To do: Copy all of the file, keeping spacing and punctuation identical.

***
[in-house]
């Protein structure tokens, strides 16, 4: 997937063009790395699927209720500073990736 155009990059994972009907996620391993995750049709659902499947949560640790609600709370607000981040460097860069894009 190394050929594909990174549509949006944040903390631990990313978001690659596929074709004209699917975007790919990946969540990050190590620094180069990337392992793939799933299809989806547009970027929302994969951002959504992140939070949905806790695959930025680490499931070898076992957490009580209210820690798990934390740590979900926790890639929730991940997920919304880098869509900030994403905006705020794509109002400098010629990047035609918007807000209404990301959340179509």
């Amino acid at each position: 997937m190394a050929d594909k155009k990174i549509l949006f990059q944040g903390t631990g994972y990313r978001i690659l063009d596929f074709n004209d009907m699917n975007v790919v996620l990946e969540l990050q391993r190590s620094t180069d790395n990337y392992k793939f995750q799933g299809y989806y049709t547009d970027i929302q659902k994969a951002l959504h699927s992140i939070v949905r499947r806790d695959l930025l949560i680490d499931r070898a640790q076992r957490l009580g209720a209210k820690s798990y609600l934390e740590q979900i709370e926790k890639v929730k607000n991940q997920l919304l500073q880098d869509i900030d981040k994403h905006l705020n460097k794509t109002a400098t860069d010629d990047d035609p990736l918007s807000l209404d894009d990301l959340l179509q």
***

[in-house]
């Protein structure tokens, strides 16, 4: 997937063009790395699927209720500073990736 155009990059994972009907996620391993995750049709659902499947949560640790609600709370607000981040460097860069894009 190394050929594909990174549509949006944040903390631990990313978001690659596929074709004209699917975007790919990946969540990050190590620094180069990337392992793939799933299809989806547009970027929302994969951002959504992140939070949905806790695959930025680490499931070898076992957490009580209210820690798990934390740590979900926790890639929730991940997920919304880098869509900030994403905006705020794509109002400098010629990047035609918007807000209404990301959340179509």
């Amino acid at each position: 997937m190394a050929d594909k155009k990174i549509l949006f990059q944040g903390t631990g994972y990313r978001i690659l063009d596929f074709n004209d009907m699917n975007v790919v996620l990946e969540l990050q391993r190590s620094t180069d790395n990337y392992k793939f995750q799933g299809y989806y049709t547009d970027i929302q659902k994969a951002l959504h699927s992140i939070v949905r499947r806790d695959l930025l949560i680490d499931r070898a640790q076992r957490l009580g209720a209210k820690s798990y609600l934390e740590q979900i709370e926790k890639v929730k607000n991940q997920l919304l500073q880098d869509i900030d981040k994403h905006l705020n460097k794509t109002a400098t860069d010629d990047d035609p990736l918007s807000l209404d894009d990301l959340l179509q």